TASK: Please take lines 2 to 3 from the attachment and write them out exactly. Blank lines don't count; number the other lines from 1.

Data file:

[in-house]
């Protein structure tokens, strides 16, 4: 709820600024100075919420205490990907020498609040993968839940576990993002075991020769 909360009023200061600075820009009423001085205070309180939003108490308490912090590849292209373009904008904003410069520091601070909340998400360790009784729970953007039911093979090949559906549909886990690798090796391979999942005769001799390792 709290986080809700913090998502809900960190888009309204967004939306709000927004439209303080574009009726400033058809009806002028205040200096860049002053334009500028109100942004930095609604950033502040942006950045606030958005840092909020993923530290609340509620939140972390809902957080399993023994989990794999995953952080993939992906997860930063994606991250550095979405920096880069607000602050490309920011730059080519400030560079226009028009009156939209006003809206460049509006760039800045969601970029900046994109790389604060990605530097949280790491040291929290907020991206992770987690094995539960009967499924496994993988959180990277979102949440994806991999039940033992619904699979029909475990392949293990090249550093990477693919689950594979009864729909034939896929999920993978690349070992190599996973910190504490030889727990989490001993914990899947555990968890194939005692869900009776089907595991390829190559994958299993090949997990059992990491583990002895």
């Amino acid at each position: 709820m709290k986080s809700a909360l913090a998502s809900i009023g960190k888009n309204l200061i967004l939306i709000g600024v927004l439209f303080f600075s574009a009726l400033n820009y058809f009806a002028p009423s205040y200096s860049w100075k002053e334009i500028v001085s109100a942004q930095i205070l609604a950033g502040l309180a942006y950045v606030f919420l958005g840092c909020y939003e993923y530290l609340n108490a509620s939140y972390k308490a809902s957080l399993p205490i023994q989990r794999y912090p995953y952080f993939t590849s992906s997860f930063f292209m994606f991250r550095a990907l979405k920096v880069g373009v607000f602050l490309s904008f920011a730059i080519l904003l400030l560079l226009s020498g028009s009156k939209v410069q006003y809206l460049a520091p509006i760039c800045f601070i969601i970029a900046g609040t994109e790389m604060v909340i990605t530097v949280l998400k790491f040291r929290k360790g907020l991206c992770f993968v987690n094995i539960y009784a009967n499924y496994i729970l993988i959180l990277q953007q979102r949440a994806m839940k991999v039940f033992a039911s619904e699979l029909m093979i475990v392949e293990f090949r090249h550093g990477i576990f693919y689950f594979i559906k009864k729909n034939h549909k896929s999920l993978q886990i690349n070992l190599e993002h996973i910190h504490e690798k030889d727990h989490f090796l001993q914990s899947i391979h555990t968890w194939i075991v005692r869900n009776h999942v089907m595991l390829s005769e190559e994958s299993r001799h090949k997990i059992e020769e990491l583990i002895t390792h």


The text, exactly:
């Protein structure tokens, strides 16, 4: 709820600024100075919420205490990907020498609040993968839940576990993002075991020769 909360009023200061600075820009009423001085205070309180939003108490308490912090590849292209373009904008904003410069520091601070909340998400360790009784729970953007039911093979090949559906549909886990690798090796391979999942005769001799390792 709290986080809700913090998502809900960190888009309204967004939306709000927004439209303080574009009726400033058809009806002028205040200096860049002053334009500028109100942004930095609604950033502040942006950045606030958005840092909020993923530290609340509620939140972390809902957080399993023994989990794999995953952080993939992906997860930063994606991250550095979405920096880069607000602050490309920011730059080519400030560079226009028009009156939209006003809206460049509006760039800045969601970029900046994109790389604060990605530097949280790491040291929290907020991206992770987690094995539960009967499924496994993988959180990277979102949440994806991999039940033992619904699979029909475990392949293990090249550093990477693919689950594979009864729909034939896929999920993978690349070992190599996973910190504490030889727990989490001993914990899947555990968890194939005692869900009776089907595991390829190559994958299993090949997990059992990491583990002895």
């Amino acid at each position: 709820m709290k986080s809700a909360l913090a998502s809900i009023g960190k888009n309204l200061i967004l939306i709000g600024v927004l439209f303080f600075s574009a009726l400033n820009y058809f009806a002028p009423s205040y200096s860049w100075k002053e334009i500028v001085s109100a942004q930095i205070l609604a950033g502040l309180a942006y950045v606030f919420l958005g840092c909020y939003e993923y530290l609340n108490a509620s939140y972390k308490a809902s957080l399993p205490i023994q989990r794999y912090p995953y952080f993939t590849s992906s997860f930063f292209m994606f991250r550095a990907l979405k920096v880069g373009v607000f602050l490309s904008f920011a730059i080519l904003l400030l560079l226009s020498g028009s009156k939209v410069q006003y809206l460049a520091p509006i760039c800045f601070i969601i970029a900046g609040t994109e790389m604060v909340i990605t530097v949280l998400k790491f040291r929290k360790g907020l991206c992770f993968v987690n094995i539960y009784a009967n499924y496994i729970l993988i959180l990277q953007q979102r949440a994806m839940k991999v039940f033992a039911s619904e699979l029909m093979i475990v392949e293990f090949r090249h550093g990477i576990f693919y689950f594979i559906k009864k729909n034939h549909k896929s999920l993978q886990i690349n070992l190599e993002h996973i910190h504490e690798k030889d727990h989490f090796l001993q914990s899947i391979h555990t968890w194939i075991v005692r869900n009776h999942v089907m595991l390829s005769e190559e994958s299993r001799h090949k997990i059992e020769e990491l583990i002895t390792h």